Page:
Online voting introduced in House of Lords
10 June 2020
Members of the House of Lords have voted remotely for the first time following the introduction of a remote voting system on 15 June 2020. Members are able to vote on a smartphone, laptop or other device.
The move to online voting ensures that members of the House of Lords can fulfil an essential element of their constitutional role to examine and shape legislation whether they are in the Chamber or taking part remotely.
The first remote votes took place on Monday 15 June when the Extradition (Provisional Arrest) Bill had its third reading; and regulations on access to abortions in Northern Ireland were considered.
The House of Lords has previously moved to hybrid arrangements – with a limited number of members taking part in proceedings in the Chamber and the rest remotely. All voting will be through a brand new online hub which enables members to vote whether they are in Westminster or elsewhere.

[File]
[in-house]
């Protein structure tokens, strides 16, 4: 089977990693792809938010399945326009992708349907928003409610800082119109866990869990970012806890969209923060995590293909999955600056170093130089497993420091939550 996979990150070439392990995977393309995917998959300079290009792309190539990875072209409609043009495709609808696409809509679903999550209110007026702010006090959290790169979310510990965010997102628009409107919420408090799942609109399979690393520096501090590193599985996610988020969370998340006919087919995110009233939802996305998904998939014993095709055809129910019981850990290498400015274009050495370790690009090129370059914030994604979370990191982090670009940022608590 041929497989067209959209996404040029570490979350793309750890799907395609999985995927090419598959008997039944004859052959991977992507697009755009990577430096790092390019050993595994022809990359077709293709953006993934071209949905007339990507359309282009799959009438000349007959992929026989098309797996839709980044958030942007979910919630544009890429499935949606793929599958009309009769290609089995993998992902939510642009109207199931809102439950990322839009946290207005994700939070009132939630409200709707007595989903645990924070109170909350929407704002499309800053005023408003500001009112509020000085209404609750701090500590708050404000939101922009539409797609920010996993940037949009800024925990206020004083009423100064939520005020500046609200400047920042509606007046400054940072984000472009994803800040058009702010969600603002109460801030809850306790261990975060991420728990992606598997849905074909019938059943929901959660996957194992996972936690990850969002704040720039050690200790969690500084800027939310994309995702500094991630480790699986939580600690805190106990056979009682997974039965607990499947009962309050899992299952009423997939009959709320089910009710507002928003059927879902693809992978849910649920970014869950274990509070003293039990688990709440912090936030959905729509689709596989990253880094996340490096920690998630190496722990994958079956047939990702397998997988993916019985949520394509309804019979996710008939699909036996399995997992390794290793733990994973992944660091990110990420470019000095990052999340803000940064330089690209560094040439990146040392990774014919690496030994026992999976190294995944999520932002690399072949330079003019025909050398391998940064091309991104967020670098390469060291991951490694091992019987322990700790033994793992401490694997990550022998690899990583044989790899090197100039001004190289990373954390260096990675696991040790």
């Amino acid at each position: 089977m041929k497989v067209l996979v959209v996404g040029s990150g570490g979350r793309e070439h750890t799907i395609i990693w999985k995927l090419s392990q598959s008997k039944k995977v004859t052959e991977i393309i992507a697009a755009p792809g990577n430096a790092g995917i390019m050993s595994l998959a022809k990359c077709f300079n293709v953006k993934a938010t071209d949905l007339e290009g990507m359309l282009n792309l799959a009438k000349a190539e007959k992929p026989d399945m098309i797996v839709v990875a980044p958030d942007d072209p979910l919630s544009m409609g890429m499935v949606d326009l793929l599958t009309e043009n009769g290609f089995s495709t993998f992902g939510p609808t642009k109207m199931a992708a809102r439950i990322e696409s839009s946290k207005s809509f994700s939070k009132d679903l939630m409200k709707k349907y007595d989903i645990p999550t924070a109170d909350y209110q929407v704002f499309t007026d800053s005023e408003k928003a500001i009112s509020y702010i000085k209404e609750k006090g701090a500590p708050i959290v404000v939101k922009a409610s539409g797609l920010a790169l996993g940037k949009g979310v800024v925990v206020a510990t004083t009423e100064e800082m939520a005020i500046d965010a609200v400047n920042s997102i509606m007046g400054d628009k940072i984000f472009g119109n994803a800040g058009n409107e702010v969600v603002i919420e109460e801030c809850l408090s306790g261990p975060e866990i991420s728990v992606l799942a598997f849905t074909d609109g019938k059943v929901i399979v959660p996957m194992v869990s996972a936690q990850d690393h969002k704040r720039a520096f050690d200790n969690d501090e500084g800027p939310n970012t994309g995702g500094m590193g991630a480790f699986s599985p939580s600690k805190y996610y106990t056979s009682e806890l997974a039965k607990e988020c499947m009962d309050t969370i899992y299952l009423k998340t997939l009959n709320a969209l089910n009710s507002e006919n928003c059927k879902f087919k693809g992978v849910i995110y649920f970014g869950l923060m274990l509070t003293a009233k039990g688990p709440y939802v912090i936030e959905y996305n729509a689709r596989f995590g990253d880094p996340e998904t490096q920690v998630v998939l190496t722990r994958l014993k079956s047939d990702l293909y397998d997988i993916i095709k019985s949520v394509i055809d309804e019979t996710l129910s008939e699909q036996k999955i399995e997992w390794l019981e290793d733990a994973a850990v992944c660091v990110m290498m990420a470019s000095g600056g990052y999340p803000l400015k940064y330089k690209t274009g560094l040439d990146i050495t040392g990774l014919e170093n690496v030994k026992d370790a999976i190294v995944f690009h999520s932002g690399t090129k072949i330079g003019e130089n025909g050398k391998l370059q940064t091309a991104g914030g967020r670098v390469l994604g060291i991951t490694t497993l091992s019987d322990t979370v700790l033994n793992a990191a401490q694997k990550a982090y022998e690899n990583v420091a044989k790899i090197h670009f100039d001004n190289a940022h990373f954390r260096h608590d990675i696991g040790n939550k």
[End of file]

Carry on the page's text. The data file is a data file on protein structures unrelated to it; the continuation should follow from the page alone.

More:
Important legislation due to be considered by the House of Lords over the following weeks – where online voting may be used if divisions are required – includes the Fisheries Bill, the Agriculture Bill, the Pension Schemes Bill and the Private International Law (Implementation of Agreements) Bill.
Lord McFall, Chair of the Lords Procedure Committee, said about the move:
“The introduction of online voting is another significant step forward for the House of Lords. It will enable all our members to carry out their vital duty of checking, challenging and holding the Government to account as well as shaping new laws in these unprecedented times.
“It follows the introduction this week of hybrid proceedings. The Lords has been at the centre of efforts to examine all the health and economic aspects of Coronavirus since the outbreak of the pandemic through oral and urgent questions, debates and select committee evidence hearings. Members have scrutinised the Government's response on everything from testing for Covid-19 in care homes to the impact of the virus on mental health services, homelessness and the museums and galleries sector.”
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Image: House of Lords / Roger Harris